New results from the phase 3 Checkmate 067 trial (ClinicalTrials.gov Identifier: NCT01844505) analyzing the efficacy of immune checkpoint inhibitors nivolumab plus ipilimumab have been released in the New England Journal of Medicine.1

The trial involved 945 patients with advanced melanoma split into 3 almost-equal groups. One third received nivolumab plus ipilimumab; another third received nivolumab plus placebo; and the final third received ipilimumab plus placebo. The 5-year overall survival for the combination treatment was 52%, compared with 44% for nivolumab plus placebo and 26% for ipilimumab plus placebo.

“It’s a good partner for anti–PD-1 because they are 2 different checkpoints working at different stages of T-cell activation; CTLA-4 in priming phase and anti–PD-1 working in [the] effector phase; it’s logical to combine them together,” said Siwen Hu-Lieskovan, MD, PhD, medical oncologist and director of solid tumor immunotherapy at the Huntsman Cancer Institute at the University of Utah, Salt Lake City.

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“Despite a lot of severe toxicities, it still only works in some patients, but not all of them,” Dr Hu-Lieskovan added about the therapeutic combination, and noted that there were higher frequencies of toxicity at more severe grades with the combination treatment than with either nivolumab or ipilimumab plus placebo.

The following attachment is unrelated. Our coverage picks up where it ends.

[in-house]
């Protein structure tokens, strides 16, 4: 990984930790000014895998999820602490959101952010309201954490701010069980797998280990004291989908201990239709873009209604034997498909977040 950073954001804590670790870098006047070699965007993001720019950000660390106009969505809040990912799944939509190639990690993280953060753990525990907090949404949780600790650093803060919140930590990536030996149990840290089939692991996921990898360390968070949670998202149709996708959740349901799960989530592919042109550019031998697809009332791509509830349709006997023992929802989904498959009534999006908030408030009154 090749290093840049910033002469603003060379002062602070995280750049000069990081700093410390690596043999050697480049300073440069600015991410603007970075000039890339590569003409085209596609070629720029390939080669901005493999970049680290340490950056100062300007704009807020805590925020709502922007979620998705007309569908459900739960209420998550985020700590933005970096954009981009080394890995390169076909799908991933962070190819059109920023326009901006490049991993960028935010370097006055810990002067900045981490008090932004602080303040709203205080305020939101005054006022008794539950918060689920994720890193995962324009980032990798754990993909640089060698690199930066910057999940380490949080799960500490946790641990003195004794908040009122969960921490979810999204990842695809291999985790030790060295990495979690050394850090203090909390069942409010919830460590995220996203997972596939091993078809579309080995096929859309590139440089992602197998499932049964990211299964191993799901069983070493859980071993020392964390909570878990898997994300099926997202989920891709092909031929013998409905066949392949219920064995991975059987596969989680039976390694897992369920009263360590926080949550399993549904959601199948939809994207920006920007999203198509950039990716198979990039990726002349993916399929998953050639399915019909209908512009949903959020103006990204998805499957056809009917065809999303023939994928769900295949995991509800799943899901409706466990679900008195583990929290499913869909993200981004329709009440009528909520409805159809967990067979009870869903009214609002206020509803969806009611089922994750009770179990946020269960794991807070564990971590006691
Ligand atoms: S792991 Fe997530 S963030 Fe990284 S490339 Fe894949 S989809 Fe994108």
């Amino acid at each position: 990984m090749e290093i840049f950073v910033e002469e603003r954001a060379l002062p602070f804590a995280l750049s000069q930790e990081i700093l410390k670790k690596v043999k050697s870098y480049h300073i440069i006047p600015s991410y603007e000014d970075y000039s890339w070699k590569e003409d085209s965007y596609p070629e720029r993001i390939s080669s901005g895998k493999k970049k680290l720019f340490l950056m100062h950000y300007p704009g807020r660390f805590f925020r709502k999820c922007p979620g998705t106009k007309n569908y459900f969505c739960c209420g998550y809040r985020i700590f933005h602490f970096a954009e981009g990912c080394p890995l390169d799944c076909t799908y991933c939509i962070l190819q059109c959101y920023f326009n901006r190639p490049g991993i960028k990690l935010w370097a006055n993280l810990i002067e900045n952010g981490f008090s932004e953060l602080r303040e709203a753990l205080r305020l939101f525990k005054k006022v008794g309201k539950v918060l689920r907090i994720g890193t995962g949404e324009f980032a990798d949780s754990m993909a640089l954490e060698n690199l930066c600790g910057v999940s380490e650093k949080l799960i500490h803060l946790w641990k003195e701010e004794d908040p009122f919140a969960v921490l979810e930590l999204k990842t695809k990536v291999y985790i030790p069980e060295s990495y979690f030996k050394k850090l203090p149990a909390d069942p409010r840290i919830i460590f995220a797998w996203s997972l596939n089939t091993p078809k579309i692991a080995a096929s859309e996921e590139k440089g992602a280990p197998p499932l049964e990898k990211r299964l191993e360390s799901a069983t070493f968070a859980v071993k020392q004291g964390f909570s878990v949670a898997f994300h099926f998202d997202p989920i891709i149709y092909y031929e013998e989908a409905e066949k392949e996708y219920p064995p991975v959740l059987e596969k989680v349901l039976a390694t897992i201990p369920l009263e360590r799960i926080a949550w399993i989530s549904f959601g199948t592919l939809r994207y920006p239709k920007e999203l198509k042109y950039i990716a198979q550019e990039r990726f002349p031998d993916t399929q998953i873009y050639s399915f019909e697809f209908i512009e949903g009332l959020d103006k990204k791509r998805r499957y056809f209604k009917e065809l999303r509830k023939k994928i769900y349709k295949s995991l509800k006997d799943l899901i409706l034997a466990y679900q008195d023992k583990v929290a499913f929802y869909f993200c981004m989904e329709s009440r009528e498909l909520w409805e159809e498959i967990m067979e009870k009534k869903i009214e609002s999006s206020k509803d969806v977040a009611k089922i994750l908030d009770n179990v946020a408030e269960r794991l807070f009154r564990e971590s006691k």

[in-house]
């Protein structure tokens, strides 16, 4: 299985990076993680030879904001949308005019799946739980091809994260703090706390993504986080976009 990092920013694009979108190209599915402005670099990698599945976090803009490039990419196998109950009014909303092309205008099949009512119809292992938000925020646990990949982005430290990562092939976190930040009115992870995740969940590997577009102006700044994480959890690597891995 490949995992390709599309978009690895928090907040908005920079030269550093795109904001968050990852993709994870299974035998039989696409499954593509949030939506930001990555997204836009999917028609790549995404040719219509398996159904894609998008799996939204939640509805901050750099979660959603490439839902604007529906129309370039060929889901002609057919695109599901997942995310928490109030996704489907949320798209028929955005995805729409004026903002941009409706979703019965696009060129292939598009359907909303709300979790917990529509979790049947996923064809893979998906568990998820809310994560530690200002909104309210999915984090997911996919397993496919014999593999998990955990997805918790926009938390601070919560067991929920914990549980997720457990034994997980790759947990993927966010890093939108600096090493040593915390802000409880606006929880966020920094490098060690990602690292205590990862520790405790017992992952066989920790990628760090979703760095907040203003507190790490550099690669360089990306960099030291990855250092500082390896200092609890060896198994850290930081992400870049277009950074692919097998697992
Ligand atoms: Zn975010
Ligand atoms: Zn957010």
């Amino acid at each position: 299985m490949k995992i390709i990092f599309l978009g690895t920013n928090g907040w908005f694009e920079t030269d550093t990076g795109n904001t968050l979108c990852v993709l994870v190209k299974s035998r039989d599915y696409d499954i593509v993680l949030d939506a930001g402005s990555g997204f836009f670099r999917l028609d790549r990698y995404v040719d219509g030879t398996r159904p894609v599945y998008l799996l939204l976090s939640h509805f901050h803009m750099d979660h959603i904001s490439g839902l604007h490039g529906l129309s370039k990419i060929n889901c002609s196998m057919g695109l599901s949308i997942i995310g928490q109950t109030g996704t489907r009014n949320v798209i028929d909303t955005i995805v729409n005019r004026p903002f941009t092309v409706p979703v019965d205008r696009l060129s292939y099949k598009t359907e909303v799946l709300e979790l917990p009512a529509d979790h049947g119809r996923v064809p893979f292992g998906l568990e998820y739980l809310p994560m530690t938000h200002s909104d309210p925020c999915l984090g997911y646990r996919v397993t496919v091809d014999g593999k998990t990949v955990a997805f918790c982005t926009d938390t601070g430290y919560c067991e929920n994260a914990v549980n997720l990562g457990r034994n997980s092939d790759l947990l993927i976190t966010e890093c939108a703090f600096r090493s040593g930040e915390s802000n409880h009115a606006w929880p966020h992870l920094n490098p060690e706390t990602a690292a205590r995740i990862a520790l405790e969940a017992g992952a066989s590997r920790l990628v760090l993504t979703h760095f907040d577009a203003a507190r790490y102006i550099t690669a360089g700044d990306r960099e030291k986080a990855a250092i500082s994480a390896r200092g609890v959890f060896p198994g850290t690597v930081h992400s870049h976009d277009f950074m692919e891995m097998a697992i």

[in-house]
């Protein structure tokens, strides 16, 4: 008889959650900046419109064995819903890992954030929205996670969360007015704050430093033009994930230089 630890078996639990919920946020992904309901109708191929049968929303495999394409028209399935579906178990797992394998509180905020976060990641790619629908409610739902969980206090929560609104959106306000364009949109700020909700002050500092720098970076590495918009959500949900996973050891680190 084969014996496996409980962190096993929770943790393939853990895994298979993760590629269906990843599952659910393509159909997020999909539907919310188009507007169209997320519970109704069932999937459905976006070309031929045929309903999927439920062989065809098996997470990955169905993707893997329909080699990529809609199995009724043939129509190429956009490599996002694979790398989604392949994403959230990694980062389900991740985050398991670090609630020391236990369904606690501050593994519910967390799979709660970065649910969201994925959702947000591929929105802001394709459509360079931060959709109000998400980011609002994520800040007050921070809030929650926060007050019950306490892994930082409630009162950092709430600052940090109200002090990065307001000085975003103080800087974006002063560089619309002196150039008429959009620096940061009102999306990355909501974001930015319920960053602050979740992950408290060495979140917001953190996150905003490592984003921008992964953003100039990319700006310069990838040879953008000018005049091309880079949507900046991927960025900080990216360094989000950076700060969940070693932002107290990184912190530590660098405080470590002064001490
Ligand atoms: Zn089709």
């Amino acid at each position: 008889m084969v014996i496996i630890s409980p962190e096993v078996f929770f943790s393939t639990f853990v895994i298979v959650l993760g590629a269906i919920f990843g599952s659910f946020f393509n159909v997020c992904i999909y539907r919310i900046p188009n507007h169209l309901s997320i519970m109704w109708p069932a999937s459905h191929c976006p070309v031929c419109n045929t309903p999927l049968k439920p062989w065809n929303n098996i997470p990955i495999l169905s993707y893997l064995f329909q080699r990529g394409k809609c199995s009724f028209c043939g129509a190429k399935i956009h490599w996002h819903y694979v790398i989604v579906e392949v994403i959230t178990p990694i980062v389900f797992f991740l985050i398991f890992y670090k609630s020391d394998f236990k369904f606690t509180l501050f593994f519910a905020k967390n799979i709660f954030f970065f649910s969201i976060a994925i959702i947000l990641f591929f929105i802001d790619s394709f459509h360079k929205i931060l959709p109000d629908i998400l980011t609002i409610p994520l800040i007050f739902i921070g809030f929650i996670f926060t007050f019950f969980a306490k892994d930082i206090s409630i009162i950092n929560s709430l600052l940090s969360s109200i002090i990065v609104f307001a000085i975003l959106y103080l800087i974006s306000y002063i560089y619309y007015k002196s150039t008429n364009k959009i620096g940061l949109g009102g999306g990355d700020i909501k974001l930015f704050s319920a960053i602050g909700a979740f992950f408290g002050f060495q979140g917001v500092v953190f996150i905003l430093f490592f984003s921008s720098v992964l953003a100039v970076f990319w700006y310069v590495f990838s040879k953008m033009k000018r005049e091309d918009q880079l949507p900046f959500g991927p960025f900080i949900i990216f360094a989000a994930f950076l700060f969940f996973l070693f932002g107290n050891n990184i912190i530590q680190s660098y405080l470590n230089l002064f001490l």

Fifty-nine percent of patients enrolled in the combination treatment arm experienced grade 3/4 treatment-related adverse events, whereas only 23% and 28% of patients did on nivolumab plus placebo or ipilimumab plus placebo, respectively.

“With single-agent anti–PD-1 treatment, most of the patients fly through the treatment with no or minimal side effects that are manageable. There is a lot of risk for severe toxicity to gain an 8% survival benefit of the combination. That’s why many clinicians feel comfortable starting single-agent anti–PD-1 first for the majority of melanoma patients who have metastatic disease,” said Dr Hu-Lieskovan.

Patients reported side effects including fatigue, skin rashes, and diarrhea. These toxicities, while often manageable or resolvable after cessation of therapy, may have another, less-immediately obvious negative effect on patients, however.